Canada's top CEOs have increased the pay gap with workers

Analysis reveals surge in compensation for Canadian corporate chiefs

Canada's top CEOs have increased the pay gap with workers
Steve Randall

The executives in charge of Canada’s top corporations have expanded their compensation and widened the pay gap with the average worker.

An annual analysis of CEO pay by the Canadian Centre for Policy Alternatives (CCPA) found that the 100 highest-paid chief executives of S&P/TSX listed firms were paid 227 times more than the average Canadian worker.

The increase – based on 2018 figures as the most recent year available – was a sharp rise from 197 in the previous year.

“Put another way, by 10:09 a.m. on January 2, the average top CEOs will have made as much money as the average Canadian worker will make all year. That’s the earliest time on record in the 13 years we’ve been tracking these numbers,” said report author and CCPA Senior Economist David Macdonald.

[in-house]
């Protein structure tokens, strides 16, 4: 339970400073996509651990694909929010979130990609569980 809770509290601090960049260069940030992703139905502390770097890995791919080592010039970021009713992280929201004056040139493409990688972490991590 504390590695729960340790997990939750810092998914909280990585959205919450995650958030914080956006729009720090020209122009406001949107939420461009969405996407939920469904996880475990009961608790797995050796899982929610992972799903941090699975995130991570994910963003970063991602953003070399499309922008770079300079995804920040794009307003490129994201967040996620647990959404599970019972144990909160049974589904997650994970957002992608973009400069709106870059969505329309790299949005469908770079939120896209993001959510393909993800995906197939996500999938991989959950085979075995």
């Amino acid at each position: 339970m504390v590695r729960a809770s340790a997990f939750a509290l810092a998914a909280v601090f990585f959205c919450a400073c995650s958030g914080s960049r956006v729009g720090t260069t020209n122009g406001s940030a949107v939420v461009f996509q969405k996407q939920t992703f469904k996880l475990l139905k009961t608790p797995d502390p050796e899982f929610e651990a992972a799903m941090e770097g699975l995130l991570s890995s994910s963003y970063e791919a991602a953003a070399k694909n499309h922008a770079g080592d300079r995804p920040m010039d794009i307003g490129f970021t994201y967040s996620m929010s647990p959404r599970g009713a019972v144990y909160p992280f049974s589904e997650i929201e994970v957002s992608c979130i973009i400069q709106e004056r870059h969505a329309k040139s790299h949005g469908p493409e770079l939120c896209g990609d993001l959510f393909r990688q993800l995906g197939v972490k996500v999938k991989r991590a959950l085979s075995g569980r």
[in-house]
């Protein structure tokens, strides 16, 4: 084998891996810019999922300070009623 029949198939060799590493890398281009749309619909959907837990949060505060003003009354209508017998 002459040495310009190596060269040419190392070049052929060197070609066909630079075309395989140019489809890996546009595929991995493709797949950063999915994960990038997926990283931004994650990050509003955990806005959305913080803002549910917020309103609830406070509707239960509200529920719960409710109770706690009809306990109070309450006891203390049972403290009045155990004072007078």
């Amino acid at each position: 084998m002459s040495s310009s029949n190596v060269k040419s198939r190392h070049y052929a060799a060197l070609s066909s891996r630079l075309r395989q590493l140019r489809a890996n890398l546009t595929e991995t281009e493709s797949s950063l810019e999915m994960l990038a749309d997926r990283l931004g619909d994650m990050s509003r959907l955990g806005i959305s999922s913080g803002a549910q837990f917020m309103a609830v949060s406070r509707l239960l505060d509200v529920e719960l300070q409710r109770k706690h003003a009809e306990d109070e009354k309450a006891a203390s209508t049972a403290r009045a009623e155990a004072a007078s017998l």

On average, Canada’s top 100 CEOs pocketed a cool $11.8 million in 2018, having enjoyed a 61% increase since 2008. In the year from 2017 to 2018, their pay increased 18% while the average Canadian worker gained just 2.6%.

“Growth in the vast gap between excessive CEO compensation and average incomes is an indicator of Canada’s income inequality juggernaut,” adds Macdonald. “Wealth continues to concentrate at the very top while average incomes barely keep up with inflation.”

Paid for failure?
But surely the huge pay cheques of top execs are only because their firms are performing?

Actually, the analysis found that although 79% of the average CEO’s pay in 2018 came from bonuses related to company stock prices, complicated formulas mean CEOs get much of their variable pay regardless of stock performance.

Just four women made the top 100 list, based on pay of at least $6 million, but this was one better than the previous year.

CCPA is calling for action from the federal government to address the influence of high CEO pay on the growing income inequality gap, such as a review of tax loopholes and higher tax brackets for the extremely rich.